According to Star Trek fictional history warp engines were invented in 2063. That gives us just over 50 years. While very unlikely based on our current technological prowess and general lack of understanding of the cosmos, warp engines are perhaps becoming just a little closer to being realized. But, please, no photon torpedoes!

[div class=attrib]From Wired:[end-div]

NASA scientists now think that the famous warp drive concept is a realistic possibility, and that in the far future humans could regularly travel faster than the speed of light.

A warp drive would work by “warping” spacetime around any spaceship, which physicist Miguel Alcubierre showed was theoretically possible in 1994, albeit well beyond the current technical capabilities of humanity. However, any such Alcubierre drive was assumed to require more energy — equivalent to the mass-energy of the whole planet of Jupiter – than could ever possibly be supplied, rendering it impossible to build.

But now scientists believe that those requirements might not be so vast, making warp travel a tangible possibility. Harold White, from NASA’s Johnson Space Centre, revealed the news on Sept. 14 at the 100 Year Starship Symposium, a gathering to discuss the possibilities and challenges of interstellar space travel. Space.com reports that White and his team have calculated that the amount of energy required to create an Alcubierre drive may be smaller than first thought.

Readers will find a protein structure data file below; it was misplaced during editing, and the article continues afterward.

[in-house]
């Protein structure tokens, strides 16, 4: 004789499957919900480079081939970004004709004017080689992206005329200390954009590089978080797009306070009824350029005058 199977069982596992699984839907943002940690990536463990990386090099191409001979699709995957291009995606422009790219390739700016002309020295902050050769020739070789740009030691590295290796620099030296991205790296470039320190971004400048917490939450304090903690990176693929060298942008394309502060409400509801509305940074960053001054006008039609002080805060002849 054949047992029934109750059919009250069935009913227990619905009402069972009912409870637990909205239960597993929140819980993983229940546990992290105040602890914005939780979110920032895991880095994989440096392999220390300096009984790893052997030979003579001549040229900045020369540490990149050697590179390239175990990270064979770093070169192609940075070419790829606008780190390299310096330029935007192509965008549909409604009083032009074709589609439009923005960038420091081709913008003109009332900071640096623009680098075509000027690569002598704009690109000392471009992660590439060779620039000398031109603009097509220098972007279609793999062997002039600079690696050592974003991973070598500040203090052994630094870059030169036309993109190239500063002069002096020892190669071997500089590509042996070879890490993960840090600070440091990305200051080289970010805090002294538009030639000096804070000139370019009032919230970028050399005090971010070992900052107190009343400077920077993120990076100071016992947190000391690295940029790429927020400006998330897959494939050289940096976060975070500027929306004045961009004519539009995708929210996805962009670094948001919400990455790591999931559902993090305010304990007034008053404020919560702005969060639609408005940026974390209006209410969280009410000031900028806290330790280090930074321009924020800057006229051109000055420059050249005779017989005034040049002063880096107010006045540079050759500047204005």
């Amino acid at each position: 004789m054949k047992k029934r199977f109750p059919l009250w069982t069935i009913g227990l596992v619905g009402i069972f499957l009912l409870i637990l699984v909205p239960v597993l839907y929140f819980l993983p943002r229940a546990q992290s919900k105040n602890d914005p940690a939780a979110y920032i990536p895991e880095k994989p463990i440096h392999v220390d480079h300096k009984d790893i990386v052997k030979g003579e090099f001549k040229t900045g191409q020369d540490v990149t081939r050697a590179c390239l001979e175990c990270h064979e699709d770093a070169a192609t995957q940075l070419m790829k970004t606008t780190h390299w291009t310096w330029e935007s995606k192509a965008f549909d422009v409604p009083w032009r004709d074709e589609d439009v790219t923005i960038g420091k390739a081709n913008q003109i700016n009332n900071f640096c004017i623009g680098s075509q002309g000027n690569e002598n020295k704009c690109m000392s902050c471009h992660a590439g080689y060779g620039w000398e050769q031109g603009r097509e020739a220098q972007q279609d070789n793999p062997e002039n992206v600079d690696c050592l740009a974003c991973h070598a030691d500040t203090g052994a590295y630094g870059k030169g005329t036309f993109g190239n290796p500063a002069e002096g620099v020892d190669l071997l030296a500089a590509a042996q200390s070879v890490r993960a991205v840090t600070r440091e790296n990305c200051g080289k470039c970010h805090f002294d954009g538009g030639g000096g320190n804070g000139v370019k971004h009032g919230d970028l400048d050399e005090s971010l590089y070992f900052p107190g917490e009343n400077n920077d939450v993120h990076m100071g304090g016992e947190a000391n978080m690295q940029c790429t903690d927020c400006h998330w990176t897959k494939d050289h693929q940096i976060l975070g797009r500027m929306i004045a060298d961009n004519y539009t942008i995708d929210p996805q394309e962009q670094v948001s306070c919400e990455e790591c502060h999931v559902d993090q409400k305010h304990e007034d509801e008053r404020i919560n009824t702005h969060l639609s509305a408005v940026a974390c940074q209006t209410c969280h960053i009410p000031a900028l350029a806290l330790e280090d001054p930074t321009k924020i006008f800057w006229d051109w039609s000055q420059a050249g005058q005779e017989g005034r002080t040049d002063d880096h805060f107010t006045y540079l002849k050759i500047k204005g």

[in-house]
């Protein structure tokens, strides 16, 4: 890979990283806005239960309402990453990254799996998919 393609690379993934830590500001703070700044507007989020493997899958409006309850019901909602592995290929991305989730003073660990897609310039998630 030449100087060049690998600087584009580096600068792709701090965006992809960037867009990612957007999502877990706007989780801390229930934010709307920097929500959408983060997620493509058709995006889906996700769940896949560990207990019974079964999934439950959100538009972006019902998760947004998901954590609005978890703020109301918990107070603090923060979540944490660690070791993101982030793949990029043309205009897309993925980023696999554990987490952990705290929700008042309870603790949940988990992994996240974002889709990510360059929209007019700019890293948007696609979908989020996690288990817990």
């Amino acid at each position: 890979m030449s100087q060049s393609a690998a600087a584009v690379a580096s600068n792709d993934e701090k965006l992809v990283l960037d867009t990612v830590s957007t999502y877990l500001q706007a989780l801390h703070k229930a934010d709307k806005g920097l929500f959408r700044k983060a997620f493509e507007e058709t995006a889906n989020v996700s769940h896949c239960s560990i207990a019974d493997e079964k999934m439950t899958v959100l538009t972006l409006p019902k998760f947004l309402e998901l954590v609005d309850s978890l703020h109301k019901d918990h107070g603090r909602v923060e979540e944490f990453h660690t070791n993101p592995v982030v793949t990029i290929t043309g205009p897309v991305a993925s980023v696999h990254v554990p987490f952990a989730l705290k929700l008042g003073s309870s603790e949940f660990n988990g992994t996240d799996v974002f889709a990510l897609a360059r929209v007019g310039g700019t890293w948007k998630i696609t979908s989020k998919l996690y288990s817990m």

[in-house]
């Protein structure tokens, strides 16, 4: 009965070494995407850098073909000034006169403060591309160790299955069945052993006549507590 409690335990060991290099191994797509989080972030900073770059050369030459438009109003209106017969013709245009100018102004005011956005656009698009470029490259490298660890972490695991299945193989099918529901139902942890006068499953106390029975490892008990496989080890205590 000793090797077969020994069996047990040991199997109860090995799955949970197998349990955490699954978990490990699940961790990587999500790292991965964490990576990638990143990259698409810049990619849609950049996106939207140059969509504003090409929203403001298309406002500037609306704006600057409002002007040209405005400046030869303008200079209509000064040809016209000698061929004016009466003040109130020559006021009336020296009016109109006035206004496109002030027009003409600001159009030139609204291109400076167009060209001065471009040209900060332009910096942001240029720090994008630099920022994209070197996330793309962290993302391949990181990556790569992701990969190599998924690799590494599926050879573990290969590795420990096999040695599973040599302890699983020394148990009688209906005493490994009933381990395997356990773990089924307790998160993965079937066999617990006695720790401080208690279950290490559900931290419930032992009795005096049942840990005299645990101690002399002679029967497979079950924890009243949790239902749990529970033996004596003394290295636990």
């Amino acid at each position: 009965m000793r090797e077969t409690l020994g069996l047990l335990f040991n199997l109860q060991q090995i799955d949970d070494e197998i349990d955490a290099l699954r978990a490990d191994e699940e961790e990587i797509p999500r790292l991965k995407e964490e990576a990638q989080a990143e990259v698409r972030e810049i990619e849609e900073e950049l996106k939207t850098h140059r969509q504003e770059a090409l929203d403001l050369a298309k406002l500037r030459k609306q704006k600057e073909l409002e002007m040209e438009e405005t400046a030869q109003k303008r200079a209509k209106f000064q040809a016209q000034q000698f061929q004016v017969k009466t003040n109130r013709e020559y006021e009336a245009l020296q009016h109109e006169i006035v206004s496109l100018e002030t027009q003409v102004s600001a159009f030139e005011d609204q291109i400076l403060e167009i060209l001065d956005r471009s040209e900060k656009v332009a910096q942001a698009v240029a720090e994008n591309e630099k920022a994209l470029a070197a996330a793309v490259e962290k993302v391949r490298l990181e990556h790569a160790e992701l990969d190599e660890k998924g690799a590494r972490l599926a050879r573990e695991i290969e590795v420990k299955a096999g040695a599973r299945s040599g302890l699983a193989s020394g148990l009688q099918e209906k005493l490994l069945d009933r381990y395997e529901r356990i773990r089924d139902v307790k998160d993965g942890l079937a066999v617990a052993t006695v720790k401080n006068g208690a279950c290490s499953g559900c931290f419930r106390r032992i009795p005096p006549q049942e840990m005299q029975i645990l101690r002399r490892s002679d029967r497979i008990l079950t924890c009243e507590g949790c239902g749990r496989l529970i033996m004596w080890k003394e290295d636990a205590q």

The drive works by using a wave to compress the spacetime in front of the spaceship while expanding the spacetime behind it. The ship itself would float in a “bubble” of normal spacetime that would float along the wave of compressed spacetime, like the way a surfer rides a break. The ship, inside the warp bubble, would be going faster than the speed of light relative to objects outside the bubble.

By changing the shape of the warp bubble from a sphere to more of a rounded doughnut, White claims that the energy requirements will be far, far smaller for any faster-than-light ship — merely equivalent to the mass-energy of an object the size of Voyager 1.